How I Learned to Make (Mentally) Healthy Choices

Making good choices is tough. Making ones that are also mentally healthy can be even more difficult. Here's some things I have learned about living (mentally) healthy.

(Image via @frizzkidart)

Mostly learning from messing up.

A lot of mistakes can impact your mental health, especially if you’re a perfectionist. And as college students, there can be a lot of pressure to make the grade, get the internship, maintain a GPA, have the “best four years of your life,” and ultimately get a good job. And any time we don’t do that, it can feel like the biggest mess you’ve ever been in.

We can’t learn anything without making mistakes. I’ve made a lot, and I am still making them. The biggest thing you can do for yourself is accept that. Know that you are going to mess something up, because it’s one of the most freeing things you can do for yourself. Then, remember that you can learn from your mistake.

By recognizing what was a mistake.

Not every choice is like touching a hot stove. You won’t learn from every mistake right away. It can take any number of times to recognize when you’re caught in an unhealthy loop.

One of my biggest problems is taking on too much at once. I tend to think that I do better when I’m busier. I also get burned out pretty quickly.

Learning how much I can manage at once has taken a long time. I’m still not sure I’ve really mastered this. But I do know what is too much, and I think I know what is too little.  

By figuring out what I could have done to change something.

Once you know you’ve made a mistake, ask how you could have stopped it from happening.  Take those answers, and use them. You might need to turn them into new questions when looking at

When I was over-involved, I could have prevented myself from making a mistake by realizing how much time it would take. Asking myself how much time something would take, and how losing that time would impact me were the questions I should have been asking myself. Those are the questions that I’ll be asking myself in the future.

Talking it out and getting help.

The most mentally healthy choice you can make is reaching out to anyone. I’ve found that talking to multiple someones can be the best way to go. A text saying “are you busy?” isn’t enough though. Make sure to tell people that you aren’t doing well and just need someone. Otherwise they won’t know why you need them, and you might end up feeling angry at them when you probably shouldn’t be.

Sometimes the person you really want to talk to isn’t available, so reaching out to more than one person can make all the difference. Friends, parents, relatives, professors, and counselors are all good people to talk to. Running an issue past anyone can give you a perspective you hadn’t thought of. It can take all of these people to help you figure out what you should do.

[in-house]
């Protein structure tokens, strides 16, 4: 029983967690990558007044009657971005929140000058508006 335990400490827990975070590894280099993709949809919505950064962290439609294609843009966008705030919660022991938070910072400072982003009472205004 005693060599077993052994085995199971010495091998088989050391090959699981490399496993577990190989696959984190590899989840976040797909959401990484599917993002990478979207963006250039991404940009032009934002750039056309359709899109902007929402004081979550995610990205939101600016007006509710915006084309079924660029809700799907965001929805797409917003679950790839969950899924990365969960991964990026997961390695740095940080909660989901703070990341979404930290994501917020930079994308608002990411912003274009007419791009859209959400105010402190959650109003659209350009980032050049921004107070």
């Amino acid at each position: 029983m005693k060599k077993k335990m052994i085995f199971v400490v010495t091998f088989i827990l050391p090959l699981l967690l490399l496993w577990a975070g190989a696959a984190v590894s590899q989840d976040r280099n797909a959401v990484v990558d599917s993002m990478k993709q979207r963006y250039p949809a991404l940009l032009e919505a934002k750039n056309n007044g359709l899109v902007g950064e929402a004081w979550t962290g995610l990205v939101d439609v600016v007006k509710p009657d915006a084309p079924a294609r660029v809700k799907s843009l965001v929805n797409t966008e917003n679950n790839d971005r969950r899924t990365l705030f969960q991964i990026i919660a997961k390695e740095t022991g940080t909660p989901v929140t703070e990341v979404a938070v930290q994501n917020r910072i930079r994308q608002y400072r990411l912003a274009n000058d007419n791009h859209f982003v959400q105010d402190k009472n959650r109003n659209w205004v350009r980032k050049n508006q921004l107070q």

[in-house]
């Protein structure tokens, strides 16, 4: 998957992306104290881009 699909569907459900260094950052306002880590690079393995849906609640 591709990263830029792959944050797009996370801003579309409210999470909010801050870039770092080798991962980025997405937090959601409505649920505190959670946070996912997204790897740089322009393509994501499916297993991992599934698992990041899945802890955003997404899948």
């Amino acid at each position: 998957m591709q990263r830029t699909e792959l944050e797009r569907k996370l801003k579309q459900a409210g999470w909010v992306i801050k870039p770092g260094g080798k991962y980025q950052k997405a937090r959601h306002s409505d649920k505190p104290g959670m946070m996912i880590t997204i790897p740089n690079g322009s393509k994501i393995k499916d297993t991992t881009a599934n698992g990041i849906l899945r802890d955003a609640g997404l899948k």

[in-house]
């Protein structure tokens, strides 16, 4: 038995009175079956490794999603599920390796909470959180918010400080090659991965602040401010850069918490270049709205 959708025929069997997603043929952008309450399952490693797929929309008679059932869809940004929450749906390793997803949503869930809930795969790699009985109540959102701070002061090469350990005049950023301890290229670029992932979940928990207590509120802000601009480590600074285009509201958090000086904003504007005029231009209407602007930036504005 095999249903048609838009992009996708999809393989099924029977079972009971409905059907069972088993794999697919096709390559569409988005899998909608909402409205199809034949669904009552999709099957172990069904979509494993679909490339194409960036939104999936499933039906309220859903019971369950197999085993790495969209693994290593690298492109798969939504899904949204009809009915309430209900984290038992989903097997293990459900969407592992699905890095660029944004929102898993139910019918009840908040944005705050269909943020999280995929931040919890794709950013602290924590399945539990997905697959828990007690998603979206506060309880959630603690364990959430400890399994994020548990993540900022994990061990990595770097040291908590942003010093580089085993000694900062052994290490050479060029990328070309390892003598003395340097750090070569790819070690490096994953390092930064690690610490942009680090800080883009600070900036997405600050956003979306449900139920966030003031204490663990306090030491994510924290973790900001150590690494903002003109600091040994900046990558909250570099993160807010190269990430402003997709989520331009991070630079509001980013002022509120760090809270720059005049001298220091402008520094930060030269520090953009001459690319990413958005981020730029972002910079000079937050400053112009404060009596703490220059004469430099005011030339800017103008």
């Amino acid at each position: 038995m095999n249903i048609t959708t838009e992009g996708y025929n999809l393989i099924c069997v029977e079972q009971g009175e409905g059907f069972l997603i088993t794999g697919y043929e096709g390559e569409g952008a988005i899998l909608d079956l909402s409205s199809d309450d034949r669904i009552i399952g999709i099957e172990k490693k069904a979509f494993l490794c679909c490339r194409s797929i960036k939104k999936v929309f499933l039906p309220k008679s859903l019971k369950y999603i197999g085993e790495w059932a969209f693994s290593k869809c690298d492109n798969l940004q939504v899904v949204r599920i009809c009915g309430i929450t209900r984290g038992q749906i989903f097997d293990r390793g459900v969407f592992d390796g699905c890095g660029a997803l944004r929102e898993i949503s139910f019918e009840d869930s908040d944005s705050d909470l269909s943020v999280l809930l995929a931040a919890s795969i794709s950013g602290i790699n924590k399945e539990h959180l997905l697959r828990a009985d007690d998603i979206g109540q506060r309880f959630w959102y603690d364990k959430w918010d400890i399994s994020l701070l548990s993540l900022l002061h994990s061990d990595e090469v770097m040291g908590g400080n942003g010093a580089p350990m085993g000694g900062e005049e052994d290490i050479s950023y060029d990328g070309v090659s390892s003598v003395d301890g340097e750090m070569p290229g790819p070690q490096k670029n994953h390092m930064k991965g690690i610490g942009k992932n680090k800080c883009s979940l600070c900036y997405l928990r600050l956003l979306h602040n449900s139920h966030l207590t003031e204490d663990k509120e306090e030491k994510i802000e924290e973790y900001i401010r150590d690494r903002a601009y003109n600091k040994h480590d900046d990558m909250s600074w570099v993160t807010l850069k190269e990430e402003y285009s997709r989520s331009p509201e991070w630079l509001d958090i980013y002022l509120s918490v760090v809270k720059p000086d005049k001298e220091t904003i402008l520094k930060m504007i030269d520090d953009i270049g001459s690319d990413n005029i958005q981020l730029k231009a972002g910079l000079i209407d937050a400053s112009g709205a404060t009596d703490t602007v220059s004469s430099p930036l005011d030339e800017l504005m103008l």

For the small things, and if no one’s around, there's a piece of advice a professor gave me. She told me that I should ask myself what I would tell a friend to do if they were in the same situation I was in. What would you tell the blonde (or brunette, or redhead) version of yourself? What would you tell your best friend?

For the big stuff, though, problems I couldn’t solve myself, I went to parents, and eventually counseling. There are some things that we can’t (and shouldn’t) expect our friends to be able to fix. I have seen four different counsellors over the past six years, and it has made a huge difference. It didn’t always help, or I didn’t notice a change right away, but some of that was because of something I could fix.

Being honest.

Do this both with the people around you, and with yourself. One of the biggest reasons I have had trouble getting help or not learning from my mistakes is by lying to myself and the people around me.

I didn’t tell people what was going on with me, or even that something was wrong. Telling people wasn’t possible. It took a lot of guts for me to tell my parents and friends that I was depressed. But it only got easier once I started.

When I first went to counselling, I wasn’t really honest with my counsellor. I didn’t tell her all of the reasons why I wanted help, and just focused on what seemed like “real” reasons to go to counselling. And it didn’t work. It didn’t help me because I wasn’t honest about it.

Using words is so important. You have to explicitly state what you’re struggling with for people to get it. No one is a mind reader. They won’t get it unless you tell them. If you don’t feel like you have the right words for it, think of a few things that come close to what it is you’re feeling and tell them that. Anything that gets people close to what you’re feeling is going to help someone help you.

Once when I couldn’t describe everything I was feeling, I was given a big piece of paper and some Sharpies and was told to draw what I was feeling. Of course, then I didn’t really have an image for it. I made a mind map of my stressors. I worked on it for about ten minutes, and after that my counselor was able to help me better because I had managed to tell her everything that was bothering me.

Keep learning.

Seriously, I think the most important thing in life is to learn. We will make mistakes and we will learn from them. And I don’t mean the kind of ‘learning’ that so often takes place in school. I mean finding things out, exploring, taking risks, making mistakes and failing.

It doesn’t have to be a big risk. Little things count. Challenge yourself.